There is a photograph on Team RBC’s web site showing Brandt Snedeker holding the Canadian Open Trophy upon which RBC skillfully overlaid their logo. Unless one knew better, one could very well believe the logo was engraved on the trophy.

 
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Posted by on August 9, 2013 in Articles, Commentaries & Critiques

 

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Bang, Bang You’re Dead!

Recently I saw an item on television about young boys playing the game War. When I was a kid we called that game Guns.  One of our gang had a small plot of woods behind his home. He also owned a very impressive collection of realistic looking toy guns including one I particularly coveted, a World War II German Luger.

The game would begin with the selection of weapons. Some of the guys didn’t own guns and we’d share whenever possible, but sometimes a player would have to find a stick that looked something like a gun or less satisfactory, resort to using a cocked thumb and finger.

We meet after school or on a weekend. The rules were simple. First we’d choose up sides. “The Defenders”, thought of as the good guys, would hide in the woods. The enemy would be the attackers. The point of the game was to “Kill” one side before they “Killed” you. The real point of the game however, was to feel the boyish joy of outfoxing a friend.

The enemy would have to keep their backs turned until the good guys had hidden themselves. No peeking.  They could attack after the defenders had yelled “Ready”.  Neither side could shoot until the attacking team had entered the woods and themselves taken cover. The weapon of each player had a predetermined number of bullets and the player was bound by the honour system to keep count of the number of shots he had fired. No cheating.

“Bang, Bang You’re Dead” was probably the one imperative of Guns.  Attacker or Defender mattered not. Once these words were spoken, all action came to a halt. Everyone froze. No movement was allowed by anyone on till it was determined if someone was indeed Dead or only wounded. Making this determination was a ritualistic process which allowed no dissimulation. The crux of our boyhood code of honour was confronted here. Within the context of the game, it was a matter of life or death. But among us it was a matter of friendship and trust.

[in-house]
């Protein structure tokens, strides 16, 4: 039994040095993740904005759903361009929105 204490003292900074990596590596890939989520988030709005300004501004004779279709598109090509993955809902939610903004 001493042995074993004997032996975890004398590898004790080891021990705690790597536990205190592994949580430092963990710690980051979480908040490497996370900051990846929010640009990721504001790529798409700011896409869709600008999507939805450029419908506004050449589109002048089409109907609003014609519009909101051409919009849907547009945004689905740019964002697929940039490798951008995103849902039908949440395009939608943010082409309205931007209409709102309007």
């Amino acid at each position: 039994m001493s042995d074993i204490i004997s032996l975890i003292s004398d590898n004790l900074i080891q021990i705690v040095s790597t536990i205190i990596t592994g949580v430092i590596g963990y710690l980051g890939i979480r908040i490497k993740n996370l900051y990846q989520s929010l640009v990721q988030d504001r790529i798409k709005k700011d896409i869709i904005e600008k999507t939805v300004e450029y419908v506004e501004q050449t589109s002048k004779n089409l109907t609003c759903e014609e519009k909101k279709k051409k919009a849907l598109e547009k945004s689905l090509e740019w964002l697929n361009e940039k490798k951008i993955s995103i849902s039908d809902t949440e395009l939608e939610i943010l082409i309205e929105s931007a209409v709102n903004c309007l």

None of the other players could be called him to help decide who was dead or wounded. After all they would have to give up their hiding places. No, this decision was between two friends, the shooter and the shot.

When “Bang, Bang You’re Dead” was heard followed by the name of the victim, the victim would say to the shooter, “Where am I and how much of me do you see?” The shooter would then have to answer. For instance, “I see the top of your cap and you’re behind that bush with a few leaves on it.” (A dead bush or a pile of leaves was considered adequate cover.) And then a kind of dance began. “How much of my cap can you see?” “I can see all of it down to the very top of the brim”. “Okay, I’m dead, but you have to show yourself”.

By revealing himself the shooter could prove whether or not he’d had a clear shot and if so, the matter ended and the ‘Dead” boy  had to leave the woods to await the final outcome of the game. If he had only been wounded, say only his shoulder had been visible, he could continue on until killed or wounded a second time by which he was considered dead. The shooter could hide again and the game would continue. It was during these Gun moments that for the first time I seriously confronted issues of honor among friends.

I remember a game when I had found a really neat hiding place from which I was sure I could shoot one and possibly two members of the opposing team without ever being discovered myself. In my warm corduroy jacket, snuggled down among damp leaves and hidden behind a fallen log, I had only a peep hole from which to shoot and was certain I’d never be seen by the enemy. I was thrilled by the feeling of anticipation and  invincibility, but I was disappointed.

A game would invariably uncover the need for more rules or the tweaking of an existing rule. These variants were usually  debated in a hideaway we’d found in the woods. We didn’t know it at the time, but we were growing up. We were experiencing our first committee meetings, our first attempts at determining the course of future events. It was all great fun and then we’d go home for dinner.

Friendships were cemented by this game and many of its rules, our rules, remained with us as we went on to other more serious games. I remember the game as an example of cooperative independence. Each of us was responsible for ourselves, but in order to enjoy the game, we had to commit to working with our buddies. We learned to accept the group’s rules and expected them to be observed by everyone.

When Stephen Harper (b. 1959) was first elected prime minister of Canada  in 2006 he proclaimed his desire to make Canada a player on the world stage. He did that by agreeing to play guns with George W. Bush. Harper cast his lot with a despised president and a  nation in an advanced state of  dissolution.

Although Canada’s military involvement as combatants in the wars with Iraq, Afghanistan and Pakistan had probably been planned prior to his election, it was Harper who implemented those plans. Thus Canada became a major player on the world stage, but in a way most Canadians had never thought possible nor desirable.

Canada had always been perceived as a nation of peace and militarily, a peacekeeping nation. In one stroke Harper change that perception. Now Canada is a nation of war and a war making nation and its military children are dying.

Today friends are not playing games in backyard wood lots, its’ alien cultures making real war.  Today the boys and girls who have died and are dying to protect the insatiable avarice of businessmen and stoke the hubris of politicians, were only a few short years ago playing far gentler games. Today they no longer come home for dinner. They arrive in body bags and their homecomings haunt us.